The Texas Well Owner Network is hosting several “Well Informed” water well screenings and “Well Educated” trainings in mid-June. These events will give residents of Wise, Jack, Montague, Parker, Hill, Ellis, Johnson and Somervell counties the opportunity to have their well water screened and learn more about keeping their wells in good working condition.
The screenings are presented by Texas A&M AgriLife Extension Service and Texas Water Resources Institute, or TWRI, in partnership with the AgriLife Extension offices and groundwater conservation districts, GCDs, in those counites.
“Well Informed” events consist of a well water sample drop off, followed the next day by an hour-long event explaining the results of the screening. People interested in participating must attend both the sample drop-off and the informational meeting.
“Well Educated” events are primarily a four-hour educational event to learn about well water, well maintenance and other valuable well-related information. “Well Educated” participants may submit well water samples the day before, but it is not required.
Event details and logistics
Each screening drop-off event will be from 8:30-10 a.m. Dates and locations for the screenings, as well as dates, times and locations for follow-up meetings explaining the screening results and educational events are:
- Wise County — Sample drop-off on June 14 at the AgriLife Extension office for Wise County, 206 S. State St., Suite A, Decatur; or the Upper Trinity GCD office, 1859 W. Texas Highway 199, Springtown. The informational meeting will be at 7 p.m. June 15 at the Wise County Fairgrounds, Women’s Building, 3101 S. Farm-to-Market Road 51, Decatur. For more information, call AgriLife Extension at 940-627-3341 or Upper Trinity GCD at 817-523-5200.
- Jack County — Sample drop-off on June 15 at the AgriLife Extension office for Jack County, 100 N. Main St., Suite 109, Jacksboro; or the Upper Trinity GCD office, 1859 W. Texas Highway 199, Springtown. The informational meeting will be at 7 p.m. June 16 at the AgriLife Extension office in Jack County. For more information, call AgriLife Extension at 940-567-2132 or the Upper Trinity GCD at 817-523-5200.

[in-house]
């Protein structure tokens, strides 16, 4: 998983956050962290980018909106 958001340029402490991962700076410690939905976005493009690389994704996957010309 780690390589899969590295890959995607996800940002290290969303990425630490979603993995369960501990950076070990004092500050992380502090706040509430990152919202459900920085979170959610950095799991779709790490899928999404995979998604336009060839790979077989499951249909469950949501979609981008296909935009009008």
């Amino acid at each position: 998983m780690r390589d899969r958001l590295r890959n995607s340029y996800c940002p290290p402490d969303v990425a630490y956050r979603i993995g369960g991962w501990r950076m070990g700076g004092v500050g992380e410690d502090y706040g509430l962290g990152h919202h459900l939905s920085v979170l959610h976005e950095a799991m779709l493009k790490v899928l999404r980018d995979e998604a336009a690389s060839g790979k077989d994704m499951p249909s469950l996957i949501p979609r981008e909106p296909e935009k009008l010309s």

- Montague County — Sample drop-off on June 16 at the Montague County Annex, 11339 Texas Highway 59 N., Montague; or the Upper Trinity GCD office, 1859 W. Texas Highway 199, Springtown. The informational meeting will be at 7 p.m. June 17 at the Montague County Annex. For more information, call AgriLife Extension at 940-894-2831 or the Upper Trinity GCD at 817-523-5200.
- Parker County— Optional sample drop-off on June 16 at the AgriLife Extension office for Parker County, 604 N. Main St., Suite 200, Weatherford. The four-hour educational meeting will begin at 8:30 a.m. June 17 at the same location. For more information, call the AgriLife Extension office at 817-598-6168.
- Hill, Ellis, Johnson and Somervell counties — Optional sample drop-off on June 17 at the Prairielands Groundwater Conservation District office, 208 Kimberly Drive, Cleburne; the AgriLife Extension office for Hill County, 126 S. Covington St., Hillsboro, 254-582-4022; the AgriLife Extension office for Ellis County, 701 S. Interstate-35 E., Waxahachie, 972-825-5175; the AgriLife Extension office for Johnson County, 109 W. Chambers St., Cleburne, 817-556-6370; or the AgriLife Extension office for Somervell County, 1405 Texas Drive, Glen Rose, 254-897-2809. A four-hour educational meeting will begin at 8:30 a.m. June 18 at the Prairielands GCD office. For more information, call the local AgriLife Extension office.